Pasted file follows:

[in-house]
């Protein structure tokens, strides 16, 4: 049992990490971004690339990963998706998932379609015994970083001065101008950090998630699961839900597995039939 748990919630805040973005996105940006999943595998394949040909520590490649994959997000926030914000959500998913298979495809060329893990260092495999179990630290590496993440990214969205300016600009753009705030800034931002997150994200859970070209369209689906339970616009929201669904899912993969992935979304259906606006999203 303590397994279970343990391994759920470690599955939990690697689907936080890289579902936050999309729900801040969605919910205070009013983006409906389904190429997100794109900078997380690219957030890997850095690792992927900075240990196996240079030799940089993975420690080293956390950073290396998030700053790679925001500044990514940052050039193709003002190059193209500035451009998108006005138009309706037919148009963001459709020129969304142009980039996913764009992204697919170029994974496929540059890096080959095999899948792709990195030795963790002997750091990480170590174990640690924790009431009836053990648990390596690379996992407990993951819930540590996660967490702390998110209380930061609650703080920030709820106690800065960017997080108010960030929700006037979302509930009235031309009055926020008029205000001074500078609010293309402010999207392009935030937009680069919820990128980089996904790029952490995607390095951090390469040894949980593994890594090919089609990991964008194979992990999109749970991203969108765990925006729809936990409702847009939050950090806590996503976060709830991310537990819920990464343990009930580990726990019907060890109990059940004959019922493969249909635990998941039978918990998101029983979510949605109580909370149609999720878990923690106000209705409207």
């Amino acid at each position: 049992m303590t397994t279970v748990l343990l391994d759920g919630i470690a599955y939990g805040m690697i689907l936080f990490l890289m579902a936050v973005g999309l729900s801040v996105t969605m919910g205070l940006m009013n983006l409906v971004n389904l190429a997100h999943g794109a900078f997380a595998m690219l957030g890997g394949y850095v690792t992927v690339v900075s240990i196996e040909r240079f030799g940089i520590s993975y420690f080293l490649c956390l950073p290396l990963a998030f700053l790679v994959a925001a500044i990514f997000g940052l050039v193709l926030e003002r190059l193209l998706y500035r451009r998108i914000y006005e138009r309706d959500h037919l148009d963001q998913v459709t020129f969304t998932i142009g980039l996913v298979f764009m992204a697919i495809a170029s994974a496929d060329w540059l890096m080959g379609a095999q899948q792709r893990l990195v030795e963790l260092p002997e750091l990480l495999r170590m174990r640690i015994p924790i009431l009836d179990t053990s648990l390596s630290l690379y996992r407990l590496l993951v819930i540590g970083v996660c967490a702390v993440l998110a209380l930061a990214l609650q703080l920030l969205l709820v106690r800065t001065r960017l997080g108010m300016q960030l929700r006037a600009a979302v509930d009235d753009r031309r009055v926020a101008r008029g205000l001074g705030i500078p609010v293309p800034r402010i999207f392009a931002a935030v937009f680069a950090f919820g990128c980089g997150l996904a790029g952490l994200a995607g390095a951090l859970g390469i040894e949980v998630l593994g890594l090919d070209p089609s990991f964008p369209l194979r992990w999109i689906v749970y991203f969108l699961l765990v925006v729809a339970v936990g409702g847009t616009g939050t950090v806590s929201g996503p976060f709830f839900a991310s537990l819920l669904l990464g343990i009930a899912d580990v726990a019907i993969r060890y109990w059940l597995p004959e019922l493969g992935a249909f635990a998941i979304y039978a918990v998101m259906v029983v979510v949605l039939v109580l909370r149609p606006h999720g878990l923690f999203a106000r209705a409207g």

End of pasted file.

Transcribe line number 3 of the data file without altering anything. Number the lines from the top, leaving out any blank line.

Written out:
């Amino acid at each position: 049992m303590t397994t279970v748990l343990l391994d759920g919630i470690a599955y939990g805040m690697i689907l936080f990490l890289m579902a936050v973005g999309l729900s801040v996105t969605m919910g205070l940006m009013n983006l409906v971004n389904l190429a997100h999943g794109a900078f997380a595998m690219l957030g890997g394949y850095v690792t992927v690339v900075s240990i196996e040909r240079f030799g940089i520590s993975y420690f080293l490649c956390l950073p290396l990963a998030f700053l790679v994959a925001a500044i990514f997000g940052l050039v193709l926030e003002r190059l193209l998706y500035r451009r998108i914000y006005e138009r309706d959500h037919l148009d963001q998913v459709t020129f969304t998932i142009g980039l996913v298979f764009m992204a697919i495809a170029s994974a496929d060329w540059l890096m080959g379609a095999q899948q792709r893990l990195v030795e963790l260092p002997e750091l990480l495999r170590m174990r640690i015994p924790i009431l009836d179990t053990s648990l390596s630290l690379y996992r407990l590496l993951v819930i540590g970083v996660c967490a702390v993440l998110a209380l930061a990214l609650q703080l920030l969205l709820v106690r800065t001065r960017l997080g108010m300016q960030l929700r006037a600009a979302v509930d009235d753009r031309r009055v926020a101008r008029g205000l001074g705030i500078p609010v293309p800034r402010i999207f392009a931002a935030v937009f680069a950090f919820g990128c980089g997150l996904a790029g952490l994200a995607g390095a951090l859970g390469i040894e949980v998630l593994g890594l090919d070209p089609s990991f964008p369209l194979r992990w999109i689906v749970y991203f969108l699961l765990v925006v729809a339970v936990g409702g847009t616009g939050t950090v806590s929201g996503p976060f709830f839900a991310s537990l819920l669904l990464g343990i009930a899912d580990v726990a019907i993969r060890y109990w059940l597995p004959e019922l493969g992935a249909f635990a998941i979304y039978a918990v998101m259906v029983v979510v949605l039939v109580l909370r149609p606006h999720g878990l923690f999203a106000r209705a409207g």